Five tips to become a better sales coach

Denver-Based Sales Leadership Development Available Nationwide

Posted: March 19, 2010

Colleen Stanley

Sales managers are responsible for executing several roles: manager, trainer and coach. This creates challenges: Where should they invest their time? Internal meetings? Analyzing reports? Training and coaching the sales team?

If you want to hit revenue goals for 2010, invest your time in training and coaching your sales team. It makes analyzing reports a whole lot more fun when the numbers are in the black.

Sales managers have attended training courses, learning the art and science of sales. But how many sales managers have attended training and coaching courses to learn how to transfer the skills that made them top producers? In the words of Jack Welch, former CEO of GE, "Before you are a leader, success is all about growing yourself. When you become a leader, success is all about growing others."

Here are five tips to help you grow your sales team.

Know when to train and when to coach

Training is telling and imparting knowledge. Coaching is asking questions to make sure the knowledge lands in the salesperson's gray matter.

When a sales manager identifies a performance issue, they usually go into training mode - teaching the salesperson the technique or concept one more time. The problem may not be selling skills; it might be a buy-in issue. They don't execute the skill because they don't believe it works or it's uncomfortable.

It's time to stop training and start coaching by asking questions that change paradigms. Presumptive questions are a great coaching tool, i.e., "When you asked the prospect how much the problem was costing, what did she say? When you shared with the prospect that you couldn't put together a recommendation until you met with the CFO, what did he say?" The answer from the salesperson is usually, "I can't ask that question" or "I forgot."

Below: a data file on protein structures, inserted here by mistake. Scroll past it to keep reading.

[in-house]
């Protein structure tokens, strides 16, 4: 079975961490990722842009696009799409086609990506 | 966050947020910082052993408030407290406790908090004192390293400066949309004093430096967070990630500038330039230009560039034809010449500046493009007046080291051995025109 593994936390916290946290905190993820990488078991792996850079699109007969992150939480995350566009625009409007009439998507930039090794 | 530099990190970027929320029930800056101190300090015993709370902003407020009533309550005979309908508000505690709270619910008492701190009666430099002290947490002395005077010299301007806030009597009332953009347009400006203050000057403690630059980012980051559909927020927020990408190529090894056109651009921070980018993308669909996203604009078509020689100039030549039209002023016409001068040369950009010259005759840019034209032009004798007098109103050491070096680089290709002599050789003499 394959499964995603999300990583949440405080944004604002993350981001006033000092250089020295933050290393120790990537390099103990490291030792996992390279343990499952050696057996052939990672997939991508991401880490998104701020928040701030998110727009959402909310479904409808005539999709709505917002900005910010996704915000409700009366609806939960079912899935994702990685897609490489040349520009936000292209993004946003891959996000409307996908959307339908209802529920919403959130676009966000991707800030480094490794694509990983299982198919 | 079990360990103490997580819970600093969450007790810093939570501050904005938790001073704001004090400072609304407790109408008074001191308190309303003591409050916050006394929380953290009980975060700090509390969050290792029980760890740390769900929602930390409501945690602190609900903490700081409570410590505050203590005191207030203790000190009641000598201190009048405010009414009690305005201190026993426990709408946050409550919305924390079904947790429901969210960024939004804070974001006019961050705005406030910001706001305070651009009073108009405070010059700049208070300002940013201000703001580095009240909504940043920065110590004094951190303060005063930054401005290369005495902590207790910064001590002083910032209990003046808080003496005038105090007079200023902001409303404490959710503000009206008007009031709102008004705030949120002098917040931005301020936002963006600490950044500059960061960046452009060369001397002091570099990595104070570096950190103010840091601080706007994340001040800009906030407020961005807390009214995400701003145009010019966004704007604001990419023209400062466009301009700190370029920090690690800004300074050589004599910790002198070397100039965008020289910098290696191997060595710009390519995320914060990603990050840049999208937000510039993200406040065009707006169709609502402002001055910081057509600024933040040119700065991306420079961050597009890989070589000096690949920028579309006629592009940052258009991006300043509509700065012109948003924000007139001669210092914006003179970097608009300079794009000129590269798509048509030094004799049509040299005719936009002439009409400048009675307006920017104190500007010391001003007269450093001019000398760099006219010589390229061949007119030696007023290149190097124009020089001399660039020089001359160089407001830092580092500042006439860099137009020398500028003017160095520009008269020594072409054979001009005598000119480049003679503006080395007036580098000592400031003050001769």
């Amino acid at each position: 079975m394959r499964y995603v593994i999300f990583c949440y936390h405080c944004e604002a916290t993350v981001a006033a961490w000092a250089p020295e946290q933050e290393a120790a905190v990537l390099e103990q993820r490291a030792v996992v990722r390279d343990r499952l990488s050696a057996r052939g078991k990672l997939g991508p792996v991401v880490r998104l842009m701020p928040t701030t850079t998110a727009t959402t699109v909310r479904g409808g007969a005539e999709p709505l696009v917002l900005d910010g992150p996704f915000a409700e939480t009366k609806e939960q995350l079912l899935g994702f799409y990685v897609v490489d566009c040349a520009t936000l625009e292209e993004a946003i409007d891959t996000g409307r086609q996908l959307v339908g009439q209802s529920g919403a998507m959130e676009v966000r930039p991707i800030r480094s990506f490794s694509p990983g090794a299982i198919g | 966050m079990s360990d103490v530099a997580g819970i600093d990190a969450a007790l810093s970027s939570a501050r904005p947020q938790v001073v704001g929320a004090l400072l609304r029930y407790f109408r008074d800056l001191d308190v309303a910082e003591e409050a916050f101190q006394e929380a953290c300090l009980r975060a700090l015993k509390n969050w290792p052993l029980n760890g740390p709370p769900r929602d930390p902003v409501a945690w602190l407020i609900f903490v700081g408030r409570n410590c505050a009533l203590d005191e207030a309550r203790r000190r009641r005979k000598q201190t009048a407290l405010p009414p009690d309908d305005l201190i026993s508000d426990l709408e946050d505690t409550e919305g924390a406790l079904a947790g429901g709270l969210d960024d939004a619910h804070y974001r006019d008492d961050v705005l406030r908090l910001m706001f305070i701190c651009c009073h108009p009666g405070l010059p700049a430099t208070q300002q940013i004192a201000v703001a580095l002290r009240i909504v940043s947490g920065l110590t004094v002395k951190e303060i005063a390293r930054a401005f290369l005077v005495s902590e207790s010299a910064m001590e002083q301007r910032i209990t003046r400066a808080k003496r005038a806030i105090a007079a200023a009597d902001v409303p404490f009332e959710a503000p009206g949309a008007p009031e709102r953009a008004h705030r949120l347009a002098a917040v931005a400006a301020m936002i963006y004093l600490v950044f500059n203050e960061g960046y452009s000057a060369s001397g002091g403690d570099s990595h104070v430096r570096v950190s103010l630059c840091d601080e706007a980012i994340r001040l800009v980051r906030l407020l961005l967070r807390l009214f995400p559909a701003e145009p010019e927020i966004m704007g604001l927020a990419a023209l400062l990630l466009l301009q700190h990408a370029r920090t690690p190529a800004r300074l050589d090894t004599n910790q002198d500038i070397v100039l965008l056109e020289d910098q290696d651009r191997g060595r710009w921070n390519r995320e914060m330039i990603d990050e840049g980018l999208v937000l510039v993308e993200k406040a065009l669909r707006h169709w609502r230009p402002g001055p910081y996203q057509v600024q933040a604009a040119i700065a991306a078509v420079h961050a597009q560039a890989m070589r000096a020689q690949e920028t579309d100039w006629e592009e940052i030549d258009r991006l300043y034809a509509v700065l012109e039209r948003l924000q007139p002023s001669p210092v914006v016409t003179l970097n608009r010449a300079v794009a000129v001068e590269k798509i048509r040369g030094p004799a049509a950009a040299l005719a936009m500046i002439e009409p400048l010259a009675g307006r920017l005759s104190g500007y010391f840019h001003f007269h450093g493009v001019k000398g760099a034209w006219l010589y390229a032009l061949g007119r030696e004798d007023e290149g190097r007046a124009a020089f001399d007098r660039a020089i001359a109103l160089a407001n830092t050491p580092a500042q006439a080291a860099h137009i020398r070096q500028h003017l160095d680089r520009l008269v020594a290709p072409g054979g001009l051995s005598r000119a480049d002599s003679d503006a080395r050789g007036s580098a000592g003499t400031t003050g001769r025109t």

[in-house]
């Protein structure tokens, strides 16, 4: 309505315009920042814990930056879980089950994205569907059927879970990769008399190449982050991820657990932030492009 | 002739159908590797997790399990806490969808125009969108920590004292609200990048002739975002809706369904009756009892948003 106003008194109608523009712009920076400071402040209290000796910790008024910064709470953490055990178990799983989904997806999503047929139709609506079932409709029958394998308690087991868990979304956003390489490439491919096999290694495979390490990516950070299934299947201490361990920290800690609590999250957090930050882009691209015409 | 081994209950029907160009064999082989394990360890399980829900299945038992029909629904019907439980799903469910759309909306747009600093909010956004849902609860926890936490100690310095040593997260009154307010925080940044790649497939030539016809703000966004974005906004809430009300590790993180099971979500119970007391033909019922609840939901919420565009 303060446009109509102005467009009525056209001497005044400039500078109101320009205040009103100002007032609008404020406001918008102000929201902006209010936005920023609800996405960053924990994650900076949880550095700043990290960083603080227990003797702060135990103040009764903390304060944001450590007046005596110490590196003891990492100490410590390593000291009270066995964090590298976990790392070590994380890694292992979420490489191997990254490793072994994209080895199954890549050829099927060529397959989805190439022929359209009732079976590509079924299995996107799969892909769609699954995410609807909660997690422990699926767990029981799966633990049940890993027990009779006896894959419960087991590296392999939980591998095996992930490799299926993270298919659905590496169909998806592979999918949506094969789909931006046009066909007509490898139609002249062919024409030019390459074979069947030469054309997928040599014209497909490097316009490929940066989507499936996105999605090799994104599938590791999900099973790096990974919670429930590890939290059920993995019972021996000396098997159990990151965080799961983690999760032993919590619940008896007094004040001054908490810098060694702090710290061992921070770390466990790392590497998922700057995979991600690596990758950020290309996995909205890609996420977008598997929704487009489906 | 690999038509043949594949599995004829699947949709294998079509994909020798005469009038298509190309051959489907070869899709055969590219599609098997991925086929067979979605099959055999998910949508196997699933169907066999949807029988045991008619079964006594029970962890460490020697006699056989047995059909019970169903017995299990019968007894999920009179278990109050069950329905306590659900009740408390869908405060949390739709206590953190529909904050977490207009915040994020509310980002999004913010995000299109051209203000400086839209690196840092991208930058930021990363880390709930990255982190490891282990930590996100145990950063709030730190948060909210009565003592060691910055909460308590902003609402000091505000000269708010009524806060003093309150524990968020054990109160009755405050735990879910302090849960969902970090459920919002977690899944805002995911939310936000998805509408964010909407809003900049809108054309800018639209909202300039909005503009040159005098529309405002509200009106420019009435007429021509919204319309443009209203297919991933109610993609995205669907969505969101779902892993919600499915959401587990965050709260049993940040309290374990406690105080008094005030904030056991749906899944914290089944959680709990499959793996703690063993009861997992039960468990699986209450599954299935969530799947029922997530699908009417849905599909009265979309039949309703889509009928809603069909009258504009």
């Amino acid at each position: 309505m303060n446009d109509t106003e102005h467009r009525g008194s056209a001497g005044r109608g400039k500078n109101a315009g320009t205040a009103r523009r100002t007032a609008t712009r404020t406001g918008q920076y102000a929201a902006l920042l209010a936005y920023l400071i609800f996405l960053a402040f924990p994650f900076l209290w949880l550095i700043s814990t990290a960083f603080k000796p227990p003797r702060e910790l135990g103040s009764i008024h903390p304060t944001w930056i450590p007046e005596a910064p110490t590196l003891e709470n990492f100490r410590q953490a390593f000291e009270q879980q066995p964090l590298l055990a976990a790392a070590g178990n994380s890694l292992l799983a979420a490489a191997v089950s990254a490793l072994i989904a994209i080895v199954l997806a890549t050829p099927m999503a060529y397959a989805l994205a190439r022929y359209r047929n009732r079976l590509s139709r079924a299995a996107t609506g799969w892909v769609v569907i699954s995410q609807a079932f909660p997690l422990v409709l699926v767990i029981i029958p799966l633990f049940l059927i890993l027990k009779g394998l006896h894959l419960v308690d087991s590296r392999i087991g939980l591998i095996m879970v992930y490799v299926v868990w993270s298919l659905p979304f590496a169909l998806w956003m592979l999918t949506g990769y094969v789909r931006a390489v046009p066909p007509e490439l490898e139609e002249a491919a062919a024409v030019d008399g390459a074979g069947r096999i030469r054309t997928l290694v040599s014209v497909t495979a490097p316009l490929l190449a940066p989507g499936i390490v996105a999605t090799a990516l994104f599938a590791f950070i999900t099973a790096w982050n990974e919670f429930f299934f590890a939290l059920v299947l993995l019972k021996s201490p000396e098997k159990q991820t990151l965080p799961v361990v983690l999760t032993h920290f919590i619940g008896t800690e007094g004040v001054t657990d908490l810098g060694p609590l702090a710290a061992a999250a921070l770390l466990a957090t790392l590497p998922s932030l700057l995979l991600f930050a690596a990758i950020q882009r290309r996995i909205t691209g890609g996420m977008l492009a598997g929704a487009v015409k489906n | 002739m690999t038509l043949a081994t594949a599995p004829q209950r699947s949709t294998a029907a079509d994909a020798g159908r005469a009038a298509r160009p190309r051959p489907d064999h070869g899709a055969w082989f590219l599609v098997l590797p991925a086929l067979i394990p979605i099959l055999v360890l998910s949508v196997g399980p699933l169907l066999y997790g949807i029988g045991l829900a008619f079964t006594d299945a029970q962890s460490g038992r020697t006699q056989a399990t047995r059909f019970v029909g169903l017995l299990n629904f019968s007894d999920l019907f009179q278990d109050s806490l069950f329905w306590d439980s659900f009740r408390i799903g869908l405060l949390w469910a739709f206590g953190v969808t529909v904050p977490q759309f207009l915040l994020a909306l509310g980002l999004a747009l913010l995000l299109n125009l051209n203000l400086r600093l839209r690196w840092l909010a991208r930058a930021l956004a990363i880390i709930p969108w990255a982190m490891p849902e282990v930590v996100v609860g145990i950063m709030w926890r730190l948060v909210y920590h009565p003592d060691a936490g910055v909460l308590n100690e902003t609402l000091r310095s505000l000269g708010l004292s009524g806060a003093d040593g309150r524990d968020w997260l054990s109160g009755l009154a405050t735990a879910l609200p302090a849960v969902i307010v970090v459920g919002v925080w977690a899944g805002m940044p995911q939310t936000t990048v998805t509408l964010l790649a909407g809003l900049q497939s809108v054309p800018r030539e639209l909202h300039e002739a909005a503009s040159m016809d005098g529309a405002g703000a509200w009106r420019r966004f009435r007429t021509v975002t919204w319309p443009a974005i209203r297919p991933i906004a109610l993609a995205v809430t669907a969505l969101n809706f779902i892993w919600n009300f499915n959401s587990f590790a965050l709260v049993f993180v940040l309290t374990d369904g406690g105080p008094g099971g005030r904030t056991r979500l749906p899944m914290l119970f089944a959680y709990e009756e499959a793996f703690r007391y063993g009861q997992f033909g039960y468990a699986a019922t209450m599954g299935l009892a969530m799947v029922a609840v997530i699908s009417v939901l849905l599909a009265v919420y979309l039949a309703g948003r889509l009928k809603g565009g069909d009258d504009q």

Good coaching questions are: 
(1) What makes you believe that? Is that perception or real data? 
(2) What is the reason is that you keep forgetting? Is it knowledge or comfort zone? 
(3) What will you do differently the next time?

If you want better answers, ask better questions.

Document your sales process.

If you don't have a defined sales process, you don't have anything to train, coach or inspect. Many companies state they have a defined sales process, but there's no written documentation such as key questions, value propositions or handling objections.

Some sales managers respond, "I hire people with 10 years experience. They know how to sell." Guess what? The NFL hires players with experience, but they still give them a playbook to follow. The playbook helps a football team to review game films, and see where they executed well and where they fell short. The players have the ability to debrief the game because they have a process to compare, analyze and improve. Without a defined sales process, the sales manager attempts to debrief 10 different playbooks.

Eliminate fire hose training.